The Judging/Perceiving dimension is equally intriguing. Judging children tend to be organized and systematic, while Perceiving children tend to be more curious and playful in their approach to the outside world, including education. Children with a Judging preference may value getting things done and often enjoy schedules and routines. Judgers tend to be neat, orderly, and like completing their work on time. They frequently cannot consider playing if they have an assignment due. Perceiving children tend to be far more flexible and like to have time open to do whatever they want whenever they want to do it. They may start lots of projects but have difficulty actually getting anything done. The importance of the spontaneous moment can be a powerful enticer for the Perceiving child. This is precisely why we expected children with ADHD to be inclined to be more Perceiving in their orientation; however, the data in our sample did not support this hypothesis.

There were other incidental findings in this research regarding higher than expected expression of Introversion and Feeling. It may be that these preferences grew in response to the impairments associated with ADHD, for example, difficulty forming and maintaining friendships or heightened sensitivity to educational impediments. However, further research is necessary.

This research pointed to the importance of knowing who the patient is, just as much as knowing what the patient has. The utilization of the MMTIC afforded the opportunity to do just that and to tailor approaches to intervention to fit the personal style of the child. It also allowed the opportunity to think more globally with parents about why a child does what they do, not just in terms of ADHD, but also in terms of who they are as people. This process also suggested where effort needs to be placed in terms of educational interventions and in treatment especially regarding cognitive behavioral approaches. For example, interventions that require a long-term investment and delayed gratification might not bear as much fruit as those devised in a playful, present centered way, with a reward that is immediate rather than delayed.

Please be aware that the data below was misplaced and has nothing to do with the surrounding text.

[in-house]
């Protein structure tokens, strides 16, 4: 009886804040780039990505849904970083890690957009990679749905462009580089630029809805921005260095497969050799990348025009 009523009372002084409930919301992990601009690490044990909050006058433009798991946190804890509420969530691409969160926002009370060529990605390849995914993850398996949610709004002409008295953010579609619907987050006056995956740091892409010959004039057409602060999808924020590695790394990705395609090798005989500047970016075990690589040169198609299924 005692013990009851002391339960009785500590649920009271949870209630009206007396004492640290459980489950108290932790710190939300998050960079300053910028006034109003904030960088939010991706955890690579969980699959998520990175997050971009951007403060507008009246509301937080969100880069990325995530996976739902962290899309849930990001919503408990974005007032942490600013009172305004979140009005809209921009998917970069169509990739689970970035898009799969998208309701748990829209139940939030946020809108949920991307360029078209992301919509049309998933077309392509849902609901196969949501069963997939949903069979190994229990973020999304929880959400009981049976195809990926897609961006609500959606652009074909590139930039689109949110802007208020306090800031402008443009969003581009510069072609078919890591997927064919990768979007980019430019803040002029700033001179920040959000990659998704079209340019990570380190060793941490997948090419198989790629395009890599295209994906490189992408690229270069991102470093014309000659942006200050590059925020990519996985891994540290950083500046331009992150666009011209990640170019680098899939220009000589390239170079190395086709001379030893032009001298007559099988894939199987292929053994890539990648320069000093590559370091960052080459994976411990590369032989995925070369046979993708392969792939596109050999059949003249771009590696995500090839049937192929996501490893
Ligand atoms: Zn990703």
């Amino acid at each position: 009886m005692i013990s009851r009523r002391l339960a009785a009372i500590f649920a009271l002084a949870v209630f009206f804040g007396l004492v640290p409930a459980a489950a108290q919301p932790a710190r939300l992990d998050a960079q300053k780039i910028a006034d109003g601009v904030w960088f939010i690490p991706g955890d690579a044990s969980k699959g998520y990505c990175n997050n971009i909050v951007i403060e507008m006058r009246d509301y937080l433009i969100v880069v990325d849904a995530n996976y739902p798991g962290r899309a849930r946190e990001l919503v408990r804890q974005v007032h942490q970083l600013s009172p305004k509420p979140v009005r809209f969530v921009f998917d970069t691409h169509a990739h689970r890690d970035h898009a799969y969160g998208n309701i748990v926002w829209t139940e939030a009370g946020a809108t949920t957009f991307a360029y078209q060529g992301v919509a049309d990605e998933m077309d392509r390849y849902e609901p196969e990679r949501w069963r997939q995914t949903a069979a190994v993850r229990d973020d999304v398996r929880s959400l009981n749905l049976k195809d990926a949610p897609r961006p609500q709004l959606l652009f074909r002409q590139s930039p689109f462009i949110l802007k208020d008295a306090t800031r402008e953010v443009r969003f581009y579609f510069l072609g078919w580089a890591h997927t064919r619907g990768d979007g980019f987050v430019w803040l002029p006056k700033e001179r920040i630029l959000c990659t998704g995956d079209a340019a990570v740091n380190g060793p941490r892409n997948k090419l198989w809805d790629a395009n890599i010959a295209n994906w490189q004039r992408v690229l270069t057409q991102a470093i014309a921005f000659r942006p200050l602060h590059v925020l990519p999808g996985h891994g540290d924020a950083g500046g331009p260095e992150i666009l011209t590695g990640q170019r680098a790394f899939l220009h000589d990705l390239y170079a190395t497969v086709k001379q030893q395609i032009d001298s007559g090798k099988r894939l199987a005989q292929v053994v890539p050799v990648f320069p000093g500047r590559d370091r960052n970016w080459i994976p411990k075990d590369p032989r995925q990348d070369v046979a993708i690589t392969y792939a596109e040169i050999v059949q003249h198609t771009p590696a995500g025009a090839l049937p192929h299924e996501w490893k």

Perhaps, the more important outcome of this research is the consideration of the personality orientation of the child in addition to a focus on the specific ADHD dimensional criteria. We would suggest that adding the MMTIC to standard ADHD assessment techniques such as behavior rating scales and computer generated tests may create a more complete picture of the child we hope to help.

The authors would like to thank the staff at KU Wichita Pediatrics. This research was supported by a grant from the Wichita Medical Research and Education Foundation.

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Inhibition and executive functioning in Type A and ADHD boys

Comparative Study

. 2003;57(6):437-45.

doi: 10.1080/08039480310003452.

Lilianne Nyberg  1 , Gunilla Bohlin, Lisa Berlin, Lars-Olof Janols



  • PMID: 14630549
  • DOI: 10.1080/08039480310003452

Comparative Study

Lilianne Nyberg et al. Nord J Psychiatry. 2003.

. 2003;57(6):437-45.

doi: 10. 1080/08039480310003452.


Lilianne Nyberg  1 , Gunilla Bohlin, Lisa Berlin, Lars-Olof Janols


  • PMID: 14630549
  • DOI: 10.1080/08039480310003452


The present study was aimed at clarifying the standing of Type A behavior, as measured by behavioral observations, relative to Attention Deficit Hyperactivity Disorder (ADHD), using measures of inhibitory control and executive functioning. The study sample included 20 boys exhibiting Type A behavior, 21 boys exhibiting Type B behavior and 14 boys diagnosed with ADHD, ranging in age from 7 to 12 years. The results of the present study showed that the Type A children differed from Type B children on two time-related variables, response latency and reaction time, in accordance with the view of Type As as time-urgent and impatient. Furthermore, in comparisons with the ADHD group, the Type A boys were found to be superior on several performance tasks, such as Go/no-go omissions, time reproduction, story recall and memory for sequences of hand movements, although similarities between Type A and ADHD boys were evidenced in terms of response latency and reaction time. In other words, although Type A boys were similar to ADHD boys in terms of overt displays of time-urgency and impatience, Type As do not display deficits with regard to executive functioning, of the kind often found when ADHD children are compared with normal controls. It may thereby be concluded that Type A behavior and hyperactivity/ADHD appear to be well differentiated except with regard to what may be interpreted as impatience. Speculations concerning differing origins of overtly similar characteristics of Type A behavior and ADHD should be considered in future research.